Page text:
China adapted some of the techniques of the bon kuk gum.
The ssang gum are single-bladed twin swords of any length (most commonly short swords,
like the yo do). The original swords were two feet, ten inches long, but in later
years, there was not a specific type of sword prescribed for practice. The ssang
gum were used in such a way, that one sword could be used to block an opponent's
attack while the other was used to attack with a counter-strike.
The wol do is a nine foot long crescent sword. Its blade is moon shaped, with a
small blade projecting below the main blade. The smaller blade has a feather tied
to it. Although a fearsome looking weapon, it was used primarily for practice among
infantry soldiers, having been considered too weak for use in battle.
The hyup do is a spear sword with a three foot long handle. It resembles the wol
do but with a single, thinner blade. It was rarely used in battle, because it was
considered, like the wol do, to be too weak.
The deung pae is the sword and shield art. The sword, used for attacking, was primarily
a short sword, such as the yo do. The shield was three feet seven inches in diameter
and was most commonly made of woven wisteria branches (in the south) or willow branches
wrapped in leather (in the north). It was used by the infantry to defend against
a variety of weapons including the dart spear and bird gun.
Kwon bup is the only empty handed fighting method of the twenty-four. It was practiced
as both an empty handed self-defense skill and as preparation for learning the more
complicated sword arts. There were both external and internal styles of practice.
The kon bang is a seven foot long stick with a two inch wide duck bill shaped blade
at the end. It was used to stab (like a spear) or strike (like a stick) enemies
and was especially effective against the deung pae.
The pyun gon is a flail, an eight foot long staff with a two foot long club attached
to the end of it by a chain or metal ring. The pyun gon looks similar to a nunchaku
except that one segment is much longer than the other whereas the nuchaku's sticks
are equal in length. It was often used to club enemies attempting to scale the walls
of a castle or fortress.
Ki chang is the art of using the jang chang (long spear) on horseback. The spear
is fifteen feet long and the cavalry troops often practiced for combat by thrusting
the spear into rice straw dummies or participating in duels.
Masang Ssang Gum
Masang ssang gum is the use of the twin swords on horseback. Dan dos, short swords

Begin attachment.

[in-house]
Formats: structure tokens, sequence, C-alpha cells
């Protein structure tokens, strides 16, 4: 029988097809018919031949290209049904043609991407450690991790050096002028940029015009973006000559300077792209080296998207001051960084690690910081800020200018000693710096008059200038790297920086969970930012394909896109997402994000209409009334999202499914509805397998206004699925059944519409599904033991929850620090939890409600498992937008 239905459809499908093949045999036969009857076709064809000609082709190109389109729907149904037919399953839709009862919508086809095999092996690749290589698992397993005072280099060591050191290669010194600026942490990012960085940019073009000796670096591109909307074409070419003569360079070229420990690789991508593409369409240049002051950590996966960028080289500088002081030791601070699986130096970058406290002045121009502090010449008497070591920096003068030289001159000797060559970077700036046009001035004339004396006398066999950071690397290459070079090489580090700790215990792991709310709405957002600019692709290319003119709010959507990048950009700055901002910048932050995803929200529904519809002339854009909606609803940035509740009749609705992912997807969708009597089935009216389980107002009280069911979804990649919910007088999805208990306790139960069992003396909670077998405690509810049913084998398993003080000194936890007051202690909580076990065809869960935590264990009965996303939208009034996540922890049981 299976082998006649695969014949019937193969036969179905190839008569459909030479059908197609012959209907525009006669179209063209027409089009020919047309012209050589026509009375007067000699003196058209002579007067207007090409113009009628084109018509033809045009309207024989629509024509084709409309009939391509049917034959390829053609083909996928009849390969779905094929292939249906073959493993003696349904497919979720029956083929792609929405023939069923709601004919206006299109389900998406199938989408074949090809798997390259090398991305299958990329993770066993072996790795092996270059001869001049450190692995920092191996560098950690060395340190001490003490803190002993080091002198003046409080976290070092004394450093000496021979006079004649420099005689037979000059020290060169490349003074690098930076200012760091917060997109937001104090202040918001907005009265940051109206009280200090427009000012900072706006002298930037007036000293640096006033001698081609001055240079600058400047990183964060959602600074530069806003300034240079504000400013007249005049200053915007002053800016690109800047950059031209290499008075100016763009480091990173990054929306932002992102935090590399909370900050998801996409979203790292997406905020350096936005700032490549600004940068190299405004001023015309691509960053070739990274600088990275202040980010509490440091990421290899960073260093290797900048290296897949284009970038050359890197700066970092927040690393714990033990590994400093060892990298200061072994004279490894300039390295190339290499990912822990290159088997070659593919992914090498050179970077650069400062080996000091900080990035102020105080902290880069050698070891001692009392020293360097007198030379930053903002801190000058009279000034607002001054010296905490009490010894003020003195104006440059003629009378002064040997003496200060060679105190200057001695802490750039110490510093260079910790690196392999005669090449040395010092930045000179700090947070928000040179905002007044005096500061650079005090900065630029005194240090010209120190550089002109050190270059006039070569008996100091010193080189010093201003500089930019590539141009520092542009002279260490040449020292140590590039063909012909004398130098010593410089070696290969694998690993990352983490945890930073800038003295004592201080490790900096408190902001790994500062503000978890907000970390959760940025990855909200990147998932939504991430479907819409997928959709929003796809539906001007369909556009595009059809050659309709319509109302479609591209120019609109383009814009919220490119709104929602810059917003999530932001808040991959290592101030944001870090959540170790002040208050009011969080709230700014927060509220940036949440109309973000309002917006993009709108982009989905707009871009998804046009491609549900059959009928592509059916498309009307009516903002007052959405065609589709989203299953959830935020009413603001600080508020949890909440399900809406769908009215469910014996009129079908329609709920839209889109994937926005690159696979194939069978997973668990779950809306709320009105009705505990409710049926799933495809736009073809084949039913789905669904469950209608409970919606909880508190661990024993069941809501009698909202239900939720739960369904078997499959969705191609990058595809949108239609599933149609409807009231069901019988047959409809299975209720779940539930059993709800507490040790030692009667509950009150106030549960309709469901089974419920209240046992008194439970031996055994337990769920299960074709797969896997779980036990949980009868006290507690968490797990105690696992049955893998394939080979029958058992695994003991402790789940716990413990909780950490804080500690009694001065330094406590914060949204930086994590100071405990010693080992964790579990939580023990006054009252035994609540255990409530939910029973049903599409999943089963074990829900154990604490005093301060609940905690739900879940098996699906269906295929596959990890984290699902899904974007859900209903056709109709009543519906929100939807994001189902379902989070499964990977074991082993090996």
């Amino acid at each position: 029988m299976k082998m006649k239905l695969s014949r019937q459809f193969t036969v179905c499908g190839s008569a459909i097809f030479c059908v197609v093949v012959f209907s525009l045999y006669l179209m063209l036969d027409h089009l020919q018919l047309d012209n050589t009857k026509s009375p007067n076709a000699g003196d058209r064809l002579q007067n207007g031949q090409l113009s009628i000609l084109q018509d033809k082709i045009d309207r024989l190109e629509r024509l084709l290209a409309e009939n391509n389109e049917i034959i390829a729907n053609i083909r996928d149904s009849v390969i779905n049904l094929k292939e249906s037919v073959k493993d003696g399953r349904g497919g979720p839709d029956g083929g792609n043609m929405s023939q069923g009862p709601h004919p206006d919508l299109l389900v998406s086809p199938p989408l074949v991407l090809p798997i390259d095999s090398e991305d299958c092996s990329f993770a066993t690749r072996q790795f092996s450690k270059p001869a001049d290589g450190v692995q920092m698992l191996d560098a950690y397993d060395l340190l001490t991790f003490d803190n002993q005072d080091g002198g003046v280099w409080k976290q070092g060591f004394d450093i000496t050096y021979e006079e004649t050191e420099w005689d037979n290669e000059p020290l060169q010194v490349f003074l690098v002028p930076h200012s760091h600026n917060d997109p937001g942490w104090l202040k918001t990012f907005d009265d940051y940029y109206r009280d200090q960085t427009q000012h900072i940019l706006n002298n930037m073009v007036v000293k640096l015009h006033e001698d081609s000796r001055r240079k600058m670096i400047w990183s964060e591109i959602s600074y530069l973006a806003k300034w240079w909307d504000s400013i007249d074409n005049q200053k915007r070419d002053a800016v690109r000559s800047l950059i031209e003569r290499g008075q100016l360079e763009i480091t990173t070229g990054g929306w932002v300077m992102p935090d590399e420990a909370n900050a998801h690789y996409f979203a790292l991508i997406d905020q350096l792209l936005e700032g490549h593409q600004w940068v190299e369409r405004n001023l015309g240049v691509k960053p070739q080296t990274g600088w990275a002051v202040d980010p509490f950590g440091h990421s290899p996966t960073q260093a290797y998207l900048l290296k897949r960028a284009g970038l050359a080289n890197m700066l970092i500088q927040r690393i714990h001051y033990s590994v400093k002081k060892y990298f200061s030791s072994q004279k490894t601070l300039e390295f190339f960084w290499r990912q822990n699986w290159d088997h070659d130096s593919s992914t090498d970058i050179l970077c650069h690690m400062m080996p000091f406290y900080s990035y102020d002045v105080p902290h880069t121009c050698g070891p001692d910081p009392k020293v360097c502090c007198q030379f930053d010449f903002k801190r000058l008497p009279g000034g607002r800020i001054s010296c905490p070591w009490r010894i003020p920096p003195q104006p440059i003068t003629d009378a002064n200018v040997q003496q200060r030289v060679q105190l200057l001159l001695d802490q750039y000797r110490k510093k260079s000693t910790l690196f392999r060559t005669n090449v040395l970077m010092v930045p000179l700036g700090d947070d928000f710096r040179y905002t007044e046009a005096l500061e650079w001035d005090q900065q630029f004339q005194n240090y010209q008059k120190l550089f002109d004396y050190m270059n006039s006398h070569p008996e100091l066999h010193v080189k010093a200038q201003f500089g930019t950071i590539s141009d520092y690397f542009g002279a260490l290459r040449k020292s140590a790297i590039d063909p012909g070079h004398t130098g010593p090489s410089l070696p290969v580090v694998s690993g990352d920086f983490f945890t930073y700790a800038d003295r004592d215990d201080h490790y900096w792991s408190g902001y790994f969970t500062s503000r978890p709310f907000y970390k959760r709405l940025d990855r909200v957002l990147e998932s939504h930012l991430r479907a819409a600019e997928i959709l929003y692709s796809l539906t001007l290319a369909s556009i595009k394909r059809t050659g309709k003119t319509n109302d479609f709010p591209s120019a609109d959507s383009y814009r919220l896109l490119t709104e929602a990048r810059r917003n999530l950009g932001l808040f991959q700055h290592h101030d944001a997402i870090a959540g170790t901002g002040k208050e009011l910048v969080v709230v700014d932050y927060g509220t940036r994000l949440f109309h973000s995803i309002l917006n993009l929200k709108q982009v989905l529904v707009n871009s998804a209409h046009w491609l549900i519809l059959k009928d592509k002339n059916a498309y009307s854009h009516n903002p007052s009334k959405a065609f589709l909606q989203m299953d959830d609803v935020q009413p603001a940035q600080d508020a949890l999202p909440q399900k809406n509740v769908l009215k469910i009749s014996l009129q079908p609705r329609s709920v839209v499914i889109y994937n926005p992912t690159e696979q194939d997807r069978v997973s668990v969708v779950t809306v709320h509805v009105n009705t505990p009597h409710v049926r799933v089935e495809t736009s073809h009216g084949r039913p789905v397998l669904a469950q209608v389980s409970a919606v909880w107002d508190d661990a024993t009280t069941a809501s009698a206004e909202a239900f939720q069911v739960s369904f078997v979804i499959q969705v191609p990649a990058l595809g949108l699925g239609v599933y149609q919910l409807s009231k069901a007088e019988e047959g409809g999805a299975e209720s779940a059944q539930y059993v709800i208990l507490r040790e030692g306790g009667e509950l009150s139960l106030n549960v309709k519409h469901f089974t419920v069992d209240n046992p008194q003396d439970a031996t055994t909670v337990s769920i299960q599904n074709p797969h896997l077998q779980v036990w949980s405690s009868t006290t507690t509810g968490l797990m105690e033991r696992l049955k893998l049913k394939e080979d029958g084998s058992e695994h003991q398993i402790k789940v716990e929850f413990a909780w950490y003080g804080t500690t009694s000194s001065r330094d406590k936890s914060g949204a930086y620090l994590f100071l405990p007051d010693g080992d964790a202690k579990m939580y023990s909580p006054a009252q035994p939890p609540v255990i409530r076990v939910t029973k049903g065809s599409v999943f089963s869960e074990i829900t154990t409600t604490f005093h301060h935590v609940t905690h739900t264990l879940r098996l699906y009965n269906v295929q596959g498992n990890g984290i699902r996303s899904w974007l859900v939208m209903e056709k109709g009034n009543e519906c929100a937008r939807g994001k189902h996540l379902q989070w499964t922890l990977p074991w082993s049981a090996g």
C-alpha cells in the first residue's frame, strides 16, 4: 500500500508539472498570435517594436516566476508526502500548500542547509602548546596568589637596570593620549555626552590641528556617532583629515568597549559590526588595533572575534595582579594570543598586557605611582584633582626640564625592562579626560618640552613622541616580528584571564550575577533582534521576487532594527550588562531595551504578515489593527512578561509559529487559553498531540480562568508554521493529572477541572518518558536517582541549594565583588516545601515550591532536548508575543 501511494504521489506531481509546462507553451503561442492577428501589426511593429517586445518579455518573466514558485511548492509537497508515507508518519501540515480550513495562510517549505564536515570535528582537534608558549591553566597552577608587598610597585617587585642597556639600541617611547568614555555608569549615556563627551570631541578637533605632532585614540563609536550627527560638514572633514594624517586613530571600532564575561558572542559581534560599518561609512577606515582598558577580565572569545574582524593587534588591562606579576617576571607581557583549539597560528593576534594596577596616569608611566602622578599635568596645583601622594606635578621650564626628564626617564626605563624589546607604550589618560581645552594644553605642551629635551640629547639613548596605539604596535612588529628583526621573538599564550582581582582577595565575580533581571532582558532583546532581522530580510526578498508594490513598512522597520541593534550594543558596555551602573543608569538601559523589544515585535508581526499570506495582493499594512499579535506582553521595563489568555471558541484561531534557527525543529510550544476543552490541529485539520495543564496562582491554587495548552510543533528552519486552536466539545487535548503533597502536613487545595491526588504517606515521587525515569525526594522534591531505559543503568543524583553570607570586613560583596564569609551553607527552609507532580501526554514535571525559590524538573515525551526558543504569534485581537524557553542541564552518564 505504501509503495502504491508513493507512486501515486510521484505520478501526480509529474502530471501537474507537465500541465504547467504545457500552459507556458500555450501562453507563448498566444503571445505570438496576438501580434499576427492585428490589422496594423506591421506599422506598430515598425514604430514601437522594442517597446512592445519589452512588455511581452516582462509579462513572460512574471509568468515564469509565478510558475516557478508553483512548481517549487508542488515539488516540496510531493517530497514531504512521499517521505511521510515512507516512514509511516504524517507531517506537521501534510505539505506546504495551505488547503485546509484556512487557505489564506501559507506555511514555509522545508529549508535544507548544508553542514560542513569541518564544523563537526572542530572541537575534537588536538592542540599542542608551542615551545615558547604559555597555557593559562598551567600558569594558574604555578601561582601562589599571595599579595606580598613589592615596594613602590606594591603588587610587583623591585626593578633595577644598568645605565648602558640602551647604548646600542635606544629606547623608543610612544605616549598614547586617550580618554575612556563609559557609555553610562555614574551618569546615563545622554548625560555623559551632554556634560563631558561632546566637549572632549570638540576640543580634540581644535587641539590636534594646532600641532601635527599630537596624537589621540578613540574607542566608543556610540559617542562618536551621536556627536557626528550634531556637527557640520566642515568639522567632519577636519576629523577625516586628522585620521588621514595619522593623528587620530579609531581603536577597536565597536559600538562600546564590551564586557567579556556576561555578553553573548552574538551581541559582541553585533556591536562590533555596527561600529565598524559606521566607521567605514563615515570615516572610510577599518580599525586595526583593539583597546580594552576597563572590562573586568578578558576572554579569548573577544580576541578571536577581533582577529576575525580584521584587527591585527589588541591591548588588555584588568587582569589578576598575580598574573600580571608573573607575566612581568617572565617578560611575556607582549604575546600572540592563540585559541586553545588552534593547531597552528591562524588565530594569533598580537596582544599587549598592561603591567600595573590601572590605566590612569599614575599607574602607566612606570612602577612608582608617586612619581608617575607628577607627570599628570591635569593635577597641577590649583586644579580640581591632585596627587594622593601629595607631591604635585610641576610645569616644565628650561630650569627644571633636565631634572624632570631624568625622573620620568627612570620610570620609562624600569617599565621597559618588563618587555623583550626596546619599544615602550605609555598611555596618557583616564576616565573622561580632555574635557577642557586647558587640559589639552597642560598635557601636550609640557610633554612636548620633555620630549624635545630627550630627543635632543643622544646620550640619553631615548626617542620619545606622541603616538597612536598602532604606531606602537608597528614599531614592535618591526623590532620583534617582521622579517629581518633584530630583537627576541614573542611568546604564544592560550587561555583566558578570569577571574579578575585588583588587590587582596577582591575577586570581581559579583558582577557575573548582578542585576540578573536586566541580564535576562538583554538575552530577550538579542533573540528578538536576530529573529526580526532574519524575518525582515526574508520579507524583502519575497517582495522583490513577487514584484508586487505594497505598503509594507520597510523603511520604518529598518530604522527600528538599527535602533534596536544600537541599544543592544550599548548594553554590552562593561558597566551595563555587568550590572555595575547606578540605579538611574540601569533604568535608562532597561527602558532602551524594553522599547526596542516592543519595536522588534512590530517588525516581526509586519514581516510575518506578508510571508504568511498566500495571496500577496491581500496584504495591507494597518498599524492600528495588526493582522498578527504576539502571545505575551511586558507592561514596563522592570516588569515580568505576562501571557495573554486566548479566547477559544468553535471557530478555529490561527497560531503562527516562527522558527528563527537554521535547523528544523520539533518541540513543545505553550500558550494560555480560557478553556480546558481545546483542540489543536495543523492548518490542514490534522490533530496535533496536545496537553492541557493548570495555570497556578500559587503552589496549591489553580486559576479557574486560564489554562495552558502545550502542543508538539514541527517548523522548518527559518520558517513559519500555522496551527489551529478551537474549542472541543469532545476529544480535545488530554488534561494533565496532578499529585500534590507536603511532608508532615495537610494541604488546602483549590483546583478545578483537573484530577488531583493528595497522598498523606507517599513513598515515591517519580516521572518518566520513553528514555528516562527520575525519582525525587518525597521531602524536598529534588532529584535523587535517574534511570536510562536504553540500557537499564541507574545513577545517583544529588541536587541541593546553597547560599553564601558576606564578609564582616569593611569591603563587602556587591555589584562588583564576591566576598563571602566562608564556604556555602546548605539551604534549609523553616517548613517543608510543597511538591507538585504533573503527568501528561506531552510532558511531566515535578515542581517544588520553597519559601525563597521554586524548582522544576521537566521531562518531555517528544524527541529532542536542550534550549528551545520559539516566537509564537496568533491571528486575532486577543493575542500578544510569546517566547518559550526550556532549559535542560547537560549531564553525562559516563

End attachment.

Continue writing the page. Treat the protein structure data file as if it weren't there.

carried as side arms, were used. The famous warrior, Jin An, used seven foot long
swords in combat on horseback but he was an exception.
Masang Wol Do
Masang wol do is the use of the crescent sword on horseback. In the 16th century
war with the Japanese, the masang wol do was instrumental in repelling the Japanese
invaders. After the war King Shinjong built a monument in Seoul in memory of General
Kwan Woo who was credited with the first use of the wol do.
Masang Pyun Gon
The pyun gon used on horseback has a longer chain than that used by the infantry,
allowing the mounted combatant to strike enemies on the ground. The stick at the
end of the chain is studded with iron nails or other sharp protrusions to inflict
fatal wounds on impact.
Kyuk koo is a game similar to polo. Contestants on horseback use long handled mallets
to strike a small leather ball. It was used to train soldiers and horses for mounted
combat and to test the skills of the riders. Kyuk koo games were often surrounded
by a great deal of ceremony and attended by royalty.
Masang jae is a system of acrobatic techniques on horseback. The skills were primarily
used to deceive the enemy in combat by hiding the body under the horse or playing
dead. Other skills were used to allow the rider to attack the enemy, such as standing
on the saddle to shoot the enemy with the three muzzle gun. The techniques were
originated by Suk Ho-ui who was said to be as agile as a monkey riding a horse.
The arts of Muye Eship Saban are kept alive today by the masters of the Kyungdang
demonstration team and the Baekje Cultural Martial Arts Institute. Both groups frequently
perform at cultural events in Korea.